Then, when you have a special musical offering, you get the beautiful experience of having a choir comes forth from the whole, assemble in the front (or side) wearing whatever they put at home that morning and offers up their song, then rejoins their families. You realize that they are one of you…average people who come in and sit with their families.

    And don’t get me started on “praise bands” with each singer on an individual microphone. (It just emphasizes that they can’t quite all sing in tune.) It also makes an inherent performance, where the congregation becomes an audience rather than a full participant in worship. Ick! Ew! No thanks!

  4. I appreciate personal preaching. I want to know that the preacher has been moved by the gospel. However, there are limits, and I try to keep myself in check with these as I preach.
    -Personal illustrations should be for the benefit of the listener, not the speaker. I have heard someone share very effectively about personal pain. I have also heard someone unveil their own self-esteem issues and the vibe was basically, “Like me! Please like me!”
    -If a preacher has a family, that family has not been created to serve as weekly sermon illustrations. Yes, occasionally it can serve to help build some common ground with the listener. (Yes, our house is dirty and we’re busy, too, etc.) But overall I think it’s lazy and unfair to the family. Just because Bill Cosby made a hit show out of this doesn’t mean that the congregation wants to walk with us through colic and potty-training. A lot of people have dealt with these things, and they don’t all become good illustrations of spiritual struggles. I also once heard a preacher talk about his chubby 8th grader from the pulpit while the chubby 8th grader was in worship. Not cool.
    -I don’t like Children’s talks that are for the adults, and I don’t like it when preachers look at that time as a “Kids say the darnedest things” kind of time and end up embarrassing the children they’re talking to.

    I do like church, though. I like places where I’m invited to do something right off the bat, even if I’m not ready to do that thing. I am moved by an authentic invitation, even if I’m not ready to accept.

    I like places where someone helps me find the bathroom, but doesn’t follow me in.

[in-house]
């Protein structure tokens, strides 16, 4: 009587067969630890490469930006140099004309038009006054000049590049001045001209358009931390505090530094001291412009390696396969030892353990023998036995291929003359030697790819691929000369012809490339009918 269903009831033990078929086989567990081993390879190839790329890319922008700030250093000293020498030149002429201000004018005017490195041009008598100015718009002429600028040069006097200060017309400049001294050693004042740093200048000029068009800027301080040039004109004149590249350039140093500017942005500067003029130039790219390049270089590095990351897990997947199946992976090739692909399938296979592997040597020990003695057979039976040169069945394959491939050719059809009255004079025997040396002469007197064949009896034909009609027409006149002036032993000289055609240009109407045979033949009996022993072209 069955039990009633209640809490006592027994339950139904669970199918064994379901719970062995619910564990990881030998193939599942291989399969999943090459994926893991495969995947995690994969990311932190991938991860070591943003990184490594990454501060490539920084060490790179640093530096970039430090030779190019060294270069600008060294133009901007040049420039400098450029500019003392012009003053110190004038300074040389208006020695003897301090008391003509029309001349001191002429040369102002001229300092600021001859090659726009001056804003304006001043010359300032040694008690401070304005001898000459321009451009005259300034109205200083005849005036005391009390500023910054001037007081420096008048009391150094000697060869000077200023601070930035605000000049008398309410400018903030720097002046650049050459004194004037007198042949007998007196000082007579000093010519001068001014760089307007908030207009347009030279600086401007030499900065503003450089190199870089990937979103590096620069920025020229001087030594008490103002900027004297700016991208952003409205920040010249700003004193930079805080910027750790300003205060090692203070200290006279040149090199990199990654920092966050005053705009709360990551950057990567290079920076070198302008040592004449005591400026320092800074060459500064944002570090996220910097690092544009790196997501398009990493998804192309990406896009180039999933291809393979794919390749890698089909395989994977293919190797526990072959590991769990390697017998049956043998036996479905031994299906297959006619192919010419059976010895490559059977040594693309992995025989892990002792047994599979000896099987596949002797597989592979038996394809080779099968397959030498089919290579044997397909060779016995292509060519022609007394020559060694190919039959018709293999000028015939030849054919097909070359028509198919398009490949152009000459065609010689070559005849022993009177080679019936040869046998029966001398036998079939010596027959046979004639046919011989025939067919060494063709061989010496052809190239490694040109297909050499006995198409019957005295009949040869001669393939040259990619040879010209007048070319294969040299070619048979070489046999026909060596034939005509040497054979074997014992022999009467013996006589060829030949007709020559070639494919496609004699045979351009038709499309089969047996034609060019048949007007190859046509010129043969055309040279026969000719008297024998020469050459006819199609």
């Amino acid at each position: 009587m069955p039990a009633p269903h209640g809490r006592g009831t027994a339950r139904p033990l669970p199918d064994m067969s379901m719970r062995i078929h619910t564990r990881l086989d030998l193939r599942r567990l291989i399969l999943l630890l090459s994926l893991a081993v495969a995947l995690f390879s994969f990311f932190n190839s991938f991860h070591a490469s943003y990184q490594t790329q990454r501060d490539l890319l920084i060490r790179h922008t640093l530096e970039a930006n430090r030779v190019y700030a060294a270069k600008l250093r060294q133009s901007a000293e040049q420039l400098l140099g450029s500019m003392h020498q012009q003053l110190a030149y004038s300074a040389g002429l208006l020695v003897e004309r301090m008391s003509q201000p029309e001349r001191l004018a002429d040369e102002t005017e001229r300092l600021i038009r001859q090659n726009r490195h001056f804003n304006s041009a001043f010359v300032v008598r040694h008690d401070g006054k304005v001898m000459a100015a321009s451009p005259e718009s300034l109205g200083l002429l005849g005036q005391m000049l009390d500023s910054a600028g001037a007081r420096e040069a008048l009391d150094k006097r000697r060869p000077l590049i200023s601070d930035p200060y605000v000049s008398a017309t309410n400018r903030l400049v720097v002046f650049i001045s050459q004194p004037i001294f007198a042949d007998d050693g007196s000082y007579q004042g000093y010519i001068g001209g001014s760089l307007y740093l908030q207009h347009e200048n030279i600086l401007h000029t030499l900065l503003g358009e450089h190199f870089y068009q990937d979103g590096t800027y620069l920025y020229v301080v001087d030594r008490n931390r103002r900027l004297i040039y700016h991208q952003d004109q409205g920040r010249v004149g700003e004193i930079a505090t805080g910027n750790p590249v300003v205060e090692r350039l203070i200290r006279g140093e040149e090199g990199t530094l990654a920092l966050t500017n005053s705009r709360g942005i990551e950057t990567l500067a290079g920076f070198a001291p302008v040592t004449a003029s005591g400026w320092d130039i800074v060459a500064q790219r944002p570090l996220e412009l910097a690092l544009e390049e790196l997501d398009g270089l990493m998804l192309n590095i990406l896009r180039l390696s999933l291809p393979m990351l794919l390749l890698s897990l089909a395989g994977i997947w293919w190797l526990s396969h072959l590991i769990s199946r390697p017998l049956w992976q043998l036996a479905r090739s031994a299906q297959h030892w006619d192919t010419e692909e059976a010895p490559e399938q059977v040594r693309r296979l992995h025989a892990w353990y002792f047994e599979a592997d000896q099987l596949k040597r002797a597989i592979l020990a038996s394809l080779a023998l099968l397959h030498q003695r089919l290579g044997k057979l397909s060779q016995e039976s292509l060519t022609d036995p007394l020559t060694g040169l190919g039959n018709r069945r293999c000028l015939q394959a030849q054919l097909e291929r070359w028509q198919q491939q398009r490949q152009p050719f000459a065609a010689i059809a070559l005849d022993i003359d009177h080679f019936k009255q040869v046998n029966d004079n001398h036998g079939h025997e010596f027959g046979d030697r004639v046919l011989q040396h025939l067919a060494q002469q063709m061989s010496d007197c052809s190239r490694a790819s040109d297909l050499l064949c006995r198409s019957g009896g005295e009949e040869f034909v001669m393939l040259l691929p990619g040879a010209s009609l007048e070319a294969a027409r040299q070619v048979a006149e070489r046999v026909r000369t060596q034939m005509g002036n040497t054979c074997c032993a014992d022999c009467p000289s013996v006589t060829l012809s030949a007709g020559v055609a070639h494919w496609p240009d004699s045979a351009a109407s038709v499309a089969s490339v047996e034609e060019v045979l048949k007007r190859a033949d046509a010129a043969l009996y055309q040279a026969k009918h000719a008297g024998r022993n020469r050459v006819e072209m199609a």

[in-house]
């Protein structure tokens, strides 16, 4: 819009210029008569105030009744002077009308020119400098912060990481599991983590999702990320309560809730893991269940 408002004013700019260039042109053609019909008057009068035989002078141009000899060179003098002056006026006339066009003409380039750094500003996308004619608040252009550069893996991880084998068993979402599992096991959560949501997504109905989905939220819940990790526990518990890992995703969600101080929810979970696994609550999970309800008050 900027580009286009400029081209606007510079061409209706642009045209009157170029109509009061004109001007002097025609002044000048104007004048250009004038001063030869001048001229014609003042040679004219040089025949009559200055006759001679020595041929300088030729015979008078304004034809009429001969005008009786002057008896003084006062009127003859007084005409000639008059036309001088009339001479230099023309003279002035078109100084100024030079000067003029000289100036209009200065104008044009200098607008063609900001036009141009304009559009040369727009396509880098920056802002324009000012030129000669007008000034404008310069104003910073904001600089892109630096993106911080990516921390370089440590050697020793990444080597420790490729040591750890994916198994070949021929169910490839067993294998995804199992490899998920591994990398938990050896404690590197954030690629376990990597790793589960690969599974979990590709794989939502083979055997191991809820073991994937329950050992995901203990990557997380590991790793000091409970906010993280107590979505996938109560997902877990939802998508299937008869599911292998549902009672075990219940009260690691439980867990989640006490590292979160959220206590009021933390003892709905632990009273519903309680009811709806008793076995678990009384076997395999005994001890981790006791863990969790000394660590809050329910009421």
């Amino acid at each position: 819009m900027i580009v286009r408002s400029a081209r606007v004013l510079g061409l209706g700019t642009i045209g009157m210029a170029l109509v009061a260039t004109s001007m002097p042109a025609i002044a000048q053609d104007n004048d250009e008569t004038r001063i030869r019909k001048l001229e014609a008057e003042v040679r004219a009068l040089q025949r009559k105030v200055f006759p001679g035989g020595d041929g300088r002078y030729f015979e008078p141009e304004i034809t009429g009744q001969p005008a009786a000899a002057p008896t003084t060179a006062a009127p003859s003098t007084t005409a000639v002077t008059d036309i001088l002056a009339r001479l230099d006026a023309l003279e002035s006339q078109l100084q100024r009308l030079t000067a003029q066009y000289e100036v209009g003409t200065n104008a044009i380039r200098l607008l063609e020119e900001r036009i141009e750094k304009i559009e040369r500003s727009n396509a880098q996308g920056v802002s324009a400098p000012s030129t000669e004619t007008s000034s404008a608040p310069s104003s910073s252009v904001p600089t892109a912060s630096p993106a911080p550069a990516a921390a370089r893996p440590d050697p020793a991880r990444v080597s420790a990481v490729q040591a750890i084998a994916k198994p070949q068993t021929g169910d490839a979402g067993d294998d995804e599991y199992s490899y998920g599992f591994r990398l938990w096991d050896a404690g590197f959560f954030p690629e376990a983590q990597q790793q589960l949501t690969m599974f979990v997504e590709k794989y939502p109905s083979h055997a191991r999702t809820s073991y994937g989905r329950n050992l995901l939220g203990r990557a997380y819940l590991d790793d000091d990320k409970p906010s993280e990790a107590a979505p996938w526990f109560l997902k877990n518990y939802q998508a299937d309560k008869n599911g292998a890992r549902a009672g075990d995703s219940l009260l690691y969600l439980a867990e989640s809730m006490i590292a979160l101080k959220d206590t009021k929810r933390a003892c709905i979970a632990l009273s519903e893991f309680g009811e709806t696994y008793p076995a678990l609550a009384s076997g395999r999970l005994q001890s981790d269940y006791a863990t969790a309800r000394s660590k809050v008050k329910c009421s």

I like places who are sure enough of who they are to invite me back, but aren’t worried that their church will fold if I don’t.

    I like places where people talk to my children instead of at them, and are respectful of my children if they are feeling shy that day.

    I know some places can be cliquish, but I like places where the people like each other and aren’t just feeling obligated to be there and act all Christianny.

    I love the church.

  5. Without fail, someone will come up to me after one of our Youth Sunday services and remark, “What a wonderful program!” They would never say that after one of the “normal” services where I preached, of course. Granted, the youth of our church use music and visual means to convey the gospel in their own way. It’s well-run and transitions well, so I guess in that sense it may feel like a show. But it’s not; it’s worship, plain and simple, no matter who is giving the message.

    In fact, I’d be in favor of striking the word “program” from the church’s lexicon altogether. I’m trying to get myself and our church’s session in the habit of using the world “ministry” instead. It’s not a Sunday school PROGRAM, it’s a Sunday school ministry. It’s not a Youth PROGRAM, it’s a Youth ministry. You get the idea. I feel it’s a much more appropriate term theologically, besides the fact that it differentiates us from the local YMCA or rec center.

    There, I’ve had my say. Thanks!

  6. My pet peeves: everyone thinks that everyone else is in on some “in club.” Cliques.

    Constant re-inventing of the wheel. Your church is entrenched? Try attending one where you don’t know what “the rules” are because they’re always changing.

    Everything happens in the evenings or on Saturday, even at a church where many people do shift-work.

    No single, date-able men coupled with an overabundance of couples with infants.

    Even though I was one of the “core” members from when we became a church a few years back, I don’t really have a sense of community.

  7. turn-off: use of the word “just” in prayers when not referring to justice. *shudder*

    turn-on: being adopted by some adorable grandma in the congregation (this can take many expressions.)

    and, btw, i LOVE the mobster quality of that photo.

  8. This article brought back many memories from the wide variety of churches I have attended over the years.

    ChurchPeeves:
    Fundamentalism (I outgrew that)
    Pentacostalism (they scared me silly when I was a kid)

    rev-kate’s “use of the word “just” in prayers when not referring to justice.” I noticed this long ago, especially in home prayer groups. Not sure why this happens, but when all prayers eventually revert to “I just want to lift up…. I just want to thank you… I just ask that…”, I understand why some churches use scripts.